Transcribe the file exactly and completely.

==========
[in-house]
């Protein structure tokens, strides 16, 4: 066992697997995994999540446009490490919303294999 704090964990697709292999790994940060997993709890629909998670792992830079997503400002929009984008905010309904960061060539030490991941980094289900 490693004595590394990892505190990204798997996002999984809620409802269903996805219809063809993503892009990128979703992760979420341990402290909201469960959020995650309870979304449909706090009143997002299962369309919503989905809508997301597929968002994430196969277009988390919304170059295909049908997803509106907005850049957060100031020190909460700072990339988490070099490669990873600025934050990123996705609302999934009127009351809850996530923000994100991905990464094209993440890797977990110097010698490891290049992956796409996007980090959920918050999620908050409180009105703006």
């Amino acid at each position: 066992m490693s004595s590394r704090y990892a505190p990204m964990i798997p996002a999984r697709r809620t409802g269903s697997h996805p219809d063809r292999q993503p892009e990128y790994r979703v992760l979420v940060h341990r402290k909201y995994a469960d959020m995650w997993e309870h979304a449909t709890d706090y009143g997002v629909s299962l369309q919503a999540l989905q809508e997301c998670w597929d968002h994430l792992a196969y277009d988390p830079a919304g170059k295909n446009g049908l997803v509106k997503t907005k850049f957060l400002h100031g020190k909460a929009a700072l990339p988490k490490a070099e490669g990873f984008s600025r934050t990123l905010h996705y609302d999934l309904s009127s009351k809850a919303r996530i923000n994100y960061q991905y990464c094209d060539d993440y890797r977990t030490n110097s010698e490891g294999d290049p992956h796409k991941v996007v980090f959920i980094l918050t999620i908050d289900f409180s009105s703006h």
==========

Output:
[in-house]
């Protein structure tokens, strides 16, 4: 066992697997995994999540446009490490919303294999 704090964990697709292999790994940060997993709890629909998670792992830079997503400002929009984008905010309904960061060539030490991941980094289900 490693004595590394990892505190990204798997996002999984809620409802269903996805219809063809993503892009990128979703992760979420341990402290909201469960959020995650309870979304449909706090009143997002299962369309919503989905809508997301597929968002994430196969277009988390919304170059295909049908997803509106907005850049957060100031020190909460700072990339988490070099490669990873600025934050990123996705609302999934009127009351809850996530923000994100991905990464094209993440890797977990110097010698490891290049992956796409996007980090959920918050999620908050409180009105703006």
């Amino acid at each position: 066992m490693s004595s590394r704090y990892a505190p990204m964990i798997p996002a999984r697709r809620t409802g269903s697997h996805p219809d063809r292999q993503p892009e990128y790994r979703v992760l979420v940060h341990r402290k909201y995994a469960d959020m995650w997993e309870h979304a449909t709890d706090y009143g997002v629909s299962l369309q919503a999540l989905q809508e997301c998670w597929d968002h994430l792992a196969y277009d988390p830079a919304g170059k295909n446009g049908l997803v509106k997503t907005k850049f957060l400002h100031g020190k909460a929009a700072l990339p988490k490490a070099e490669g990873f984008s600025r934050t990123l905010h996705y609302d999934l309904s009127s009351k809850a919303r996530i923000n994100y960061q991905y990464c094209d060539d993440y890797r977990t030490n110097s010698e490891g294999d290049p992956h796409k991941v996007v980090f959920i980094l918050t999620i908050d289900f409180s009105s703006h």